StR,—We are told by Mr. Butler that one of the objections to Catholics having equal rights in the education of their children is that Lite Nonconformists would not agree. And we are, in effect, advised to bow to the Nonconformists to save the Bill.
So far, I have not seen this statement challenged. This is surmising since it is obviously a bluff which can easily be called. We can take the Forces as a good cross-section of the country. It is common knowledge that in the average ship, company or squadron while 10 per cent. are Catholics, there are only 25 per cent. of Other Deuominations-the remainder being Church of England.
This means that in a unit of 1,000 strong there will be 100 Catholics and 250 Other Denominaajons. It is also very common knowledge that while some 70 Catholics would attend Sunday morning service when there is no clatirch parade, only about a dozen would attend the O.D. service.
I cannot then see how the 0.0. combination, with their very weak backing, can consider, themselves to be in a position to dictate the policy. It is time the bluff was called. If they want syllabus instruction by all means let them have it, but why should they want to foist it on a far larger practising body?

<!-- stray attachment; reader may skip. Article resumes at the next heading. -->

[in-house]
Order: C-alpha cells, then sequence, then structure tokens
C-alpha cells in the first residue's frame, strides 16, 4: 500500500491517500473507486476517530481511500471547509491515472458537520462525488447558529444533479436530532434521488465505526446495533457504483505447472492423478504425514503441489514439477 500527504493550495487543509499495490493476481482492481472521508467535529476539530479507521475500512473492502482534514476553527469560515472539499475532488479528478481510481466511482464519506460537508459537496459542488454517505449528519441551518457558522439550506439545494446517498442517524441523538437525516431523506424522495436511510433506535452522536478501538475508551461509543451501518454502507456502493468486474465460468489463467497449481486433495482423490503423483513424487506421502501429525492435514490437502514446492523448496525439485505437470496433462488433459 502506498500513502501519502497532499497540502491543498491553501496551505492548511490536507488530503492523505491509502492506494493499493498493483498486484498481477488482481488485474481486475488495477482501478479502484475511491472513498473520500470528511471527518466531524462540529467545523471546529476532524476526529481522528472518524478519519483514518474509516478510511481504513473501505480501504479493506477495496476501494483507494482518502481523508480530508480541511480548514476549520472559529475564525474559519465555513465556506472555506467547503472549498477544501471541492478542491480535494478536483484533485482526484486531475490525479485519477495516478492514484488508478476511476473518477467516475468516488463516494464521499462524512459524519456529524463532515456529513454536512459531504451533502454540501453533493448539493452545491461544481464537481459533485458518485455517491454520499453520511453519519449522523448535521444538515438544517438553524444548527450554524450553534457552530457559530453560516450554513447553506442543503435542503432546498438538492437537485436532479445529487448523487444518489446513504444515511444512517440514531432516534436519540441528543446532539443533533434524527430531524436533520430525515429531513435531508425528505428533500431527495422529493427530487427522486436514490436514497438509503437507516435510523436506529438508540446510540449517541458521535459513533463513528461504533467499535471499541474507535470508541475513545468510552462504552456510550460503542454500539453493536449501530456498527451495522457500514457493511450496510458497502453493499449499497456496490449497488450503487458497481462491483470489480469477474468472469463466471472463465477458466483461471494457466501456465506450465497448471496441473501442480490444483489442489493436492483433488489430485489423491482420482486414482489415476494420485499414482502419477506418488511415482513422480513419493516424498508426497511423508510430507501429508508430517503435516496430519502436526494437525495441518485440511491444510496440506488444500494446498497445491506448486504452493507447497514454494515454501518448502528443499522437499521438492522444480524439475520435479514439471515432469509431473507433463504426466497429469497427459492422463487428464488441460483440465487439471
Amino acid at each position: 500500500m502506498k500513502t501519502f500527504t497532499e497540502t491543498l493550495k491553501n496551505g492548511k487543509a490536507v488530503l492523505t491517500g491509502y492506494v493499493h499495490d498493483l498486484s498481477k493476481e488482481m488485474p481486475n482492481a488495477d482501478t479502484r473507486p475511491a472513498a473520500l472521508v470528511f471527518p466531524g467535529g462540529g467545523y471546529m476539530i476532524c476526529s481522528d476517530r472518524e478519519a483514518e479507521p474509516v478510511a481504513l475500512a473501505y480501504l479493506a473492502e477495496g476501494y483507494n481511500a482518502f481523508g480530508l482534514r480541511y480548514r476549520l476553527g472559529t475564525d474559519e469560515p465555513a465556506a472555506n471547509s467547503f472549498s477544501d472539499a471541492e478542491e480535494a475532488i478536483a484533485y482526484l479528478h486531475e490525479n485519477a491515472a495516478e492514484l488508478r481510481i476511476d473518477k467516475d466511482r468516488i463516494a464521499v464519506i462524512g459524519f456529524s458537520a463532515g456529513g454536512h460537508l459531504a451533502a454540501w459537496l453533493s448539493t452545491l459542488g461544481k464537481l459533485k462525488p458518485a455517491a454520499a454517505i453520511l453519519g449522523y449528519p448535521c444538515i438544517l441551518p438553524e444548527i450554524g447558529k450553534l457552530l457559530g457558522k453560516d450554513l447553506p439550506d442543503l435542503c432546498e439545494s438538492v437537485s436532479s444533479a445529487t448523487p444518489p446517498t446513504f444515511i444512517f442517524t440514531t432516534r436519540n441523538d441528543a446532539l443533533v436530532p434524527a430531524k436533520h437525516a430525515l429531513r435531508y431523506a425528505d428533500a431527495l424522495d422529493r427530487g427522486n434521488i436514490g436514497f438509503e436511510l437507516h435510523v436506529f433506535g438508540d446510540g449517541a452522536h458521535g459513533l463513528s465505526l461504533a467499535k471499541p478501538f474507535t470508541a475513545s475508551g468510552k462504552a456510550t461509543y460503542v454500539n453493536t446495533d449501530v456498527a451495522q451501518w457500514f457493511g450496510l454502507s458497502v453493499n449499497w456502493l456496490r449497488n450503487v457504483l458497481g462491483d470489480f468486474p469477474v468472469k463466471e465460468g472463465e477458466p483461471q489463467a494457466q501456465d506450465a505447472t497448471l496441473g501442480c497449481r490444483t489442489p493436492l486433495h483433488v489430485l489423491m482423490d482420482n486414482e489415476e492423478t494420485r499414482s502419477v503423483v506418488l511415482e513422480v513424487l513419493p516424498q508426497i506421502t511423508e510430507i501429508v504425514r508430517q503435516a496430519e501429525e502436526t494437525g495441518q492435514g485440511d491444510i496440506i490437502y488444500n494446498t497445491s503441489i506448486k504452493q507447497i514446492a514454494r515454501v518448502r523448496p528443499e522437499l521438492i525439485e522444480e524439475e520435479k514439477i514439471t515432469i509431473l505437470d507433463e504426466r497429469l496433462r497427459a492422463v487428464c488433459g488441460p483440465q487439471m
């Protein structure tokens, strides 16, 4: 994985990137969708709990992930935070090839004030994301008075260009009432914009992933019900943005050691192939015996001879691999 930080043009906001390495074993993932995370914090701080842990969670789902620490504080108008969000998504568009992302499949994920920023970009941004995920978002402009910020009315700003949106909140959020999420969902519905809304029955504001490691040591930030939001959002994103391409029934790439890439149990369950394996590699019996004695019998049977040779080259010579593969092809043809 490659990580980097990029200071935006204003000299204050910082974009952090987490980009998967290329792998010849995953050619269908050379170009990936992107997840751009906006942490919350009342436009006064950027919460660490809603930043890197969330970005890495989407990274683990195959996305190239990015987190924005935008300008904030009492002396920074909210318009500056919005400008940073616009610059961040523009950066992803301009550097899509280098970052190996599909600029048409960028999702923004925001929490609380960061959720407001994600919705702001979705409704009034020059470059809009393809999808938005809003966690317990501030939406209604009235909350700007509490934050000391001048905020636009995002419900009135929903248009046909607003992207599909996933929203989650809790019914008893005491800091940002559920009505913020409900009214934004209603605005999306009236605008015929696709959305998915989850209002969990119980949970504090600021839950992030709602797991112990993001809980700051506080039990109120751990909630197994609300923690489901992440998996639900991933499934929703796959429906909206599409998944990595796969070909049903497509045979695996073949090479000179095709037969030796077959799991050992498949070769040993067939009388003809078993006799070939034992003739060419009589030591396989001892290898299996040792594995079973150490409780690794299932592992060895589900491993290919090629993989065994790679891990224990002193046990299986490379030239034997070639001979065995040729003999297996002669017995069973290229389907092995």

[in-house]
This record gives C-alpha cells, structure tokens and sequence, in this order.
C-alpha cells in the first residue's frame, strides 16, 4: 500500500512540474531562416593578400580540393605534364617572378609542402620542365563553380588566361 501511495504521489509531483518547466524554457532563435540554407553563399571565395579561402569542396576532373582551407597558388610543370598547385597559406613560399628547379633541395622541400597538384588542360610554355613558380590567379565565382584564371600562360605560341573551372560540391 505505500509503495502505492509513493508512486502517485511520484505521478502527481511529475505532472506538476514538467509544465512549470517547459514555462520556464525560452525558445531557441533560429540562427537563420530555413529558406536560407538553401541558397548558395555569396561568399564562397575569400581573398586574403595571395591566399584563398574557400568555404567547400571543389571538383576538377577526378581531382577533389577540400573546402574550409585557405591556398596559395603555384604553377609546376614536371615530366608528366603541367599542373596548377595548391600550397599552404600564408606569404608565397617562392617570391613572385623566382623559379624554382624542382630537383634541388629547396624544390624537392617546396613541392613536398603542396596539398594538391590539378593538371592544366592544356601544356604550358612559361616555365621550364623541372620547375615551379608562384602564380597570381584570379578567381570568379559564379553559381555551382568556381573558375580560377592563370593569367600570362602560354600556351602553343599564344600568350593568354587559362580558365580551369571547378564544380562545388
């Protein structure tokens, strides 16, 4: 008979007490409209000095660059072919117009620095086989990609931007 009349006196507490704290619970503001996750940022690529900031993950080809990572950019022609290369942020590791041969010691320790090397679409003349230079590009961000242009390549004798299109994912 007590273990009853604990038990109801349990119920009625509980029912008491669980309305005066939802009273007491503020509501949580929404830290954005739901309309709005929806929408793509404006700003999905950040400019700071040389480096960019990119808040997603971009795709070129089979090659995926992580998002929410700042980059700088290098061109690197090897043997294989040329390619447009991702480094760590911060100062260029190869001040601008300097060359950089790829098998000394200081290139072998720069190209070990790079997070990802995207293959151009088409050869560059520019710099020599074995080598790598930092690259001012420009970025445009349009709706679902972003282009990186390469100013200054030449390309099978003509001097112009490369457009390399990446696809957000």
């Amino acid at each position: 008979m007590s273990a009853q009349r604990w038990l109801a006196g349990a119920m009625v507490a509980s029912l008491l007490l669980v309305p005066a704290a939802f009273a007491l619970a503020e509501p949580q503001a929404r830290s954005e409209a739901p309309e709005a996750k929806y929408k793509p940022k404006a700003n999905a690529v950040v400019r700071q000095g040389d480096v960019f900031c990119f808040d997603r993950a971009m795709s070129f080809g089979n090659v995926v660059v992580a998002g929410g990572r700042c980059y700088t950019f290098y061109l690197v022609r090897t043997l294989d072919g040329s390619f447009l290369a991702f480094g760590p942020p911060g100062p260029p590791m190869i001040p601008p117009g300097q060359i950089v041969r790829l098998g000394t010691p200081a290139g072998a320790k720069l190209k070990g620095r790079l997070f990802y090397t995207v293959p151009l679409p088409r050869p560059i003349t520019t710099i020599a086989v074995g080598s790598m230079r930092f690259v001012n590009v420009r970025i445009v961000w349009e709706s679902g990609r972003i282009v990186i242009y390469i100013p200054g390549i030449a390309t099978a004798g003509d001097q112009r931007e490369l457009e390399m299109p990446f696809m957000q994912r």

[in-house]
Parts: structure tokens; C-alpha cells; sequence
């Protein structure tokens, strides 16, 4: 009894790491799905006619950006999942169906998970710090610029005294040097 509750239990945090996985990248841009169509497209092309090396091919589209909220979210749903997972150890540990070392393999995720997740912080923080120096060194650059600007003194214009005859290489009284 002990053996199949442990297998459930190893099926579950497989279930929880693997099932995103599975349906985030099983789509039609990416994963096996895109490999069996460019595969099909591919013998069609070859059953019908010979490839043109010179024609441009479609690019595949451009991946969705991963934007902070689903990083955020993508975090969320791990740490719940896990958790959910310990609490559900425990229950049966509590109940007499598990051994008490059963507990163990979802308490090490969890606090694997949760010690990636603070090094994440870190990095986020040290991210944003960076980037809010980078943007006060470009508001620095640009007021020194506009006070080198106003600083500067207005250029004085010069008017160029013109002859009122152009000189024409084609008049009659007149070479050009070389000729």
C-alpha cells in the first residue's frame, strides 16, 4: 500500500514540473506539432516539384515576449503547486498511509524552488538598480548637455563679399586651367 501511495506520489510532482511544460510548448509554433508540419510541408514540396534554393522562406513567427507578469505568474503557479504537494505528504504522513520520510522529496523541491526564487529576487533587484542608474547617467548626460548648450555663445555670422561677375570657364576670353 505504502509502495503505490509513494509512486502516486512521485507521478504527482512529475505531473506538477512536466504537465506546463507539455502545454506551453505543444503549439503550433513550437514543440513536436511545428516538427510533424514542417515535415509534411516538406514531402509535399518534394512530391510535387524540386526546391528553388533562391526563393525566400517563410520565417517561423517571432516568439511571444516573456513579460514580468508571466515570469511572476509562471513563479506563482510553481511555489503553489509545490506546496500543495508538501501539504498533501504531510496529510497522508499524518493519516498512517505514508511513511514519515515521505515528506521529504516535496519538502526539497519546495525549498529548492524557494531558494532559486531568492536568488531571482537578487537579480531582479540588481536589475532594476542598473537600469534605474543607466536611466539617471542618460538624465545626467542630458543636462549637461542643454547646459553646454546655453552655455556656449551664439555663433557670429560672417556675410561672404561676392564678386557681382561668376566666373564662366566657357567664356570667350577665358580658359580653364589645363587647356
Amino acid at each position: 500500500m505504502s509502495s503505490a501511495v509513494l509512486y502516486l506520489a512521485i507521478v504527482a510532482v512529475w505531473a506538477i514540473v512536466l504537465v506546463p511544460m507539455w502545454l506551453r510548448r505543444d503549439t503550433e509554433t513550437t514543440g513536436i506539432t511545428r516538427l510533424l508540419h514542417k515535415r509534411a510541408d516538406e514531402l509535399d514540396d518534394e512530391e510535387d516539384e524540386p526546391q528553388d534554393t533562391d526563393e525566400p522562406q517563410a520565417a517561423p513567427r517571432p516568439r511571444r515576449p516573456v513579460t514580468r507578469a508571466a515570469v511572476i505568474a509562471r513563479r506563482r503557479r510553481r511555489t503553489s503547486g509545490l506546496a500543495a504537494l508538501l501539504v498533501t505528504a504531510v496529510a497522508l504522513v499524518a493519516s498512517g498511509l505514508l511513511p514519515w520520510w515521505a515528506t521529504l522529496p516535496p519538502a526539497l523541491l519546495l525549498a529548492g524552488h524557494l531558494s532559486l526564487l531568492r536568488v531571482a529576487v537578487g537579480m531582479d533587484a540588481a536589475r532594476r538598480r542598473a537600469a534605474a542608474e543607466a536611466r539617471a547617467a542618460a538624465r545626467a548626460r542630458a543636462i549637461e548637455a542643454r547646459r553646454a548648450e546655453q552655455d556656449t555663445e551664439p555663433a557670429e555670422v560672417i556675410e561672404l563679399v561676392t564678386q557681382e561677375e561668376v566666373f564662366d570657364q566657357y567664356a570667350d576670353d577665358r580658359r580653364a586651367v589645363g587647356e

Of the Church of England clergymen with whom I have discussed the matter, some arc indifferent, but others are anxious. They admire the stand we arc taking and wish they had a similar lead.
A Political Analogy Sig,-With reference to " educating our M.P.s," if the question of religion in schools is illustrated by the analogy of politics, I think we can show better what we are aiming at.
All M.P.s hold strong party views. The average man may say: " What does it matter? They are all concerned with the government of the country." But every M.P. could give plenty of reasons why he feels that his party's policy is best. if politics were taught in schools as religion Is taught, how many Labour and Socialist M.P.s would agree to such teaching being dorm by Conservative teachers, arid vice versa? Would they be satisfied that a political creed could be limited to an hour's daily instruction by a teacher professing the necessary beliefs? Could politics be confined to this hour's lesson, would they not enter into other subjects, history, geography, literature, etc.? Suppose that schools had been built by party funds as they have in fact been built by the Churches, would there not he an outcry if the White Paper proposals were applied to them?
In just the same way the average man says: " What does denomination matter? All religions are striving for good." Ile cannot understand our insistence on Catholic education and not only Catholic instruction. But put in terms of political parties, I' Mink most M.P.s could sea the importance of different beliefs. Of course the analogy breaks down because no one can argue that political instruction is an essential background of education in the way that religion is, but to party men it may serve to illustrate our point.
VERONICA M. P. WEBSTER.
1, Church Street, Grantham.